The Secret History of Japan's Best Sweets.

According to folklore, a party of Portuguese monks sailing to Macao were stranded at Nagasaki, Japan, by bad weather.

That chance meeting changed Japan's food forever. 

These monks and the Portuguese who followed them brought sugar, a simple, potent, and beloved ingredient, to the country.

Foreigners could only trade with the Japanese at Nagasaki, Kyushu, in the 16th century. So it developed the strongest sweet tooth.

Many popular Japanese wagashi (sweets) originate in Kyushu.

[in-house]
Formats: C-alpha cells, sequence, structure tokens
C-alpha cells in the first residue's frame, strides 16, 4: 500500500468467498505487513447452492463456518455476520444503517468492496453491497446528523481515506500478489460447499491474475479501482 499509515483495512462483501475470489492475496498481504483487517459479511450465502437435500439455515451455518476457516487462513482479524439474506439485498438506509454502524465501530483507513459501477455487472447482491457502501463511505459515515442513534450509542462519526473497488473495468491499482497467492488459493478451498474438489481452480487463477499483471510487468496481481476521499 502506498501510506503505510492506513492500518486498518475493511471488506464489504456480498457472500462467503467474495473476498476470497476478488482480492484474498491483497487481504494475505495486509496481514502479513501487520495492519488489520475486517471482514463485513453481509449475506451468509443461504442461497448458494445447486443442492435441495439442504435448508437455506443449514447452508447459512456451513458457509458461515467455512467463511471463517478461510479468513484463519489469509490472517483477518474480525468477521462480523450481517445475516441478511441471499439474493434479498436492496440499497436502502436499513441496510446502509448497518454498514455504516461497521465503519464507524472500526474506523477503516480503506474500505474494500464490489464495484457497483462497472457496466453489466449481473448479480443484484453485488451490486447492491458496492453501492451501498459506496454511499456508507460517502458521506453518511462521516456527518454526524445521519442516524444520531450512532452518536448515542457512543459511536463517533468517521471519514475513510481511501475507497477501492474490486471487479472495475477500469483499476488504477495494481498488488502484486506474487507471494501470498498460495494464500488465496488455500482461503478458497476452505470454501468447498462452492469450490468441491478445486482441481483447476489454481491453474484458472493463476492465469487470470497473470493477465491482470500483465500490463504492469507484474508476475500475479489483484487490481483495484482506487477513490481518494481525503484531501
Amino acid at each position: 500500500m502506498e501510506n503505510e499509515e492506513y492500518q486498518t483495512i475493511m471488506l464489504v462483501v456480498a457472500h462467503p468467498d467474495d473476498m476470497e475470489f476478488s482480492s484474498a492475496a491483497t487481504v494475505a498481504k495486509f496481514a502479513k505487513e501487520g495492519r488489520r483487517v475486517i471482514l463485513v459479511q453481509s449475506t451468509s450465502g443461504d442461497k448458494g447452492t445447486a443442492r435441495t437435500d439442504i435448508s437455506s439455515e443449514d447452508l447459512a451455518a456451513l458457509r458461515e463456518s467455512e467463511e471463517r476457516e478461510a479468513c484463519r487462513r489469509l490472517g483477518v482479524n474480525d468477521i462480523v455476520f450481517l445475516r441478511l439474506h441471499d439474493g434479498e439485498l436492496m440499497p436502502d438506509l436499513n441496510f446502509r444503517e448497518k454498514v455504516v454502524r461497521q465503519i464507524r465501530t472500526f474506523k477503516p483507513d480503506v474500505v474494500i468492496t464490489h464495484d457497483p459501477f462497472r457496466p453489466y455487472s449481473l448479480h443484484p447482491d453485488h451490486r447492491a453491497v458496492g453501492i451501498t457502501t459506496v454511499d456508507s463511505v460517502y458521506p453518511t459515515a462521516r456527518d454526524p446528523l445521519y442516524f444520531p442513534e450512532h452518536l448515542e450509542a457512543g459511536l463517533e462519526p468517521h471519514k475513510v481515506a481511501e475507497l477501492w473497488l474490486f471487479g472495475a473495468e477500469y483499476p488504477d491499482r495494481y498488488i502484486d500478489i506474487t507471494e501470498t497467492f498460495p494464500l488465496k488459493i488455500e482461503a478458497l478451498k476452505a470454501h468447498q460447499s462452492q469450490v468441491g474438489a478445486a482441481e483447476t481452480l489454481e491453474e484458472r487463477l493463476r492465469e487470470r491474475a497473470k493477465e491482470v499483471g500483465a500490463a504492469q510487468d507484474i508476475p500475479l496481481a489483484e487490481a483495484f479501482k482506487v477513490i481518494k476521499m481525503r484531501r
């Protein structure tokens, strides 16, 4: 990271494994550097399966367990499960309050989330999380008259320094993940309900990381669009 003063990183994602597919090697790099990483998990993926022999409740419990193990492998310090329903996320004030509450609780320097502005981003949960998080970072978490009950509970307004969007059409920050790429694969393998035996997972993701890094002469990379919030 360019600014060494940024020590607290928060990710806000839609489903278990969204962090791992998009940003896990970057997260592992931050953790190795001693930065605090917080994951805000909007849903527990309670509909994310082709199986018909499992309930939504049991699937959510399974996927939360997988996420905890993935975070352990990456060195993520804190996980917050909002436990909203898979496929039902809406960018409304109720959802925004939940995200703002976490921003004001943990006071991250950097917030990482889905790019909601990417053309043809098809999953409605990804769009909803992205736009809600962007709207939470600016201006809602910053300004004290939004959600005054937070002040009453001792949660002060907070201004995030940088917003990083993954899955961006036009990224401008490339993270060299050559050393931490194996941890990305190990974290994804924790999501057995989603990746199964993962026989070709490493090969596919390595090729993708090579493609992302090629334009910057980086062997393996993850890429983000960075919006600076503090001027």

One is castella, a Portuguese-inspired pound cake. Pound cake originated in Portugal, but mizuame syrup, created from sticky rice, makes it Japanese.Fukusaya is the finest spot to buy some. 

The famous cake shop chain began in Nagasaki in 1624. 

 The Fukusaya branch in Fukuoka, Kyushu's largest city, located in the popular Akasaka neighborhood, near Hakata Station, the Shinkansen's western terminal, where tourists arrive.

These castella cubes are individually wrapped in colorful packaging and arranged in gift boxes.

According to an Akasaka staffer, the basic castella sells best, despite seasonal varieties like sakura (cherry blossom) and chocolate during Christmas.

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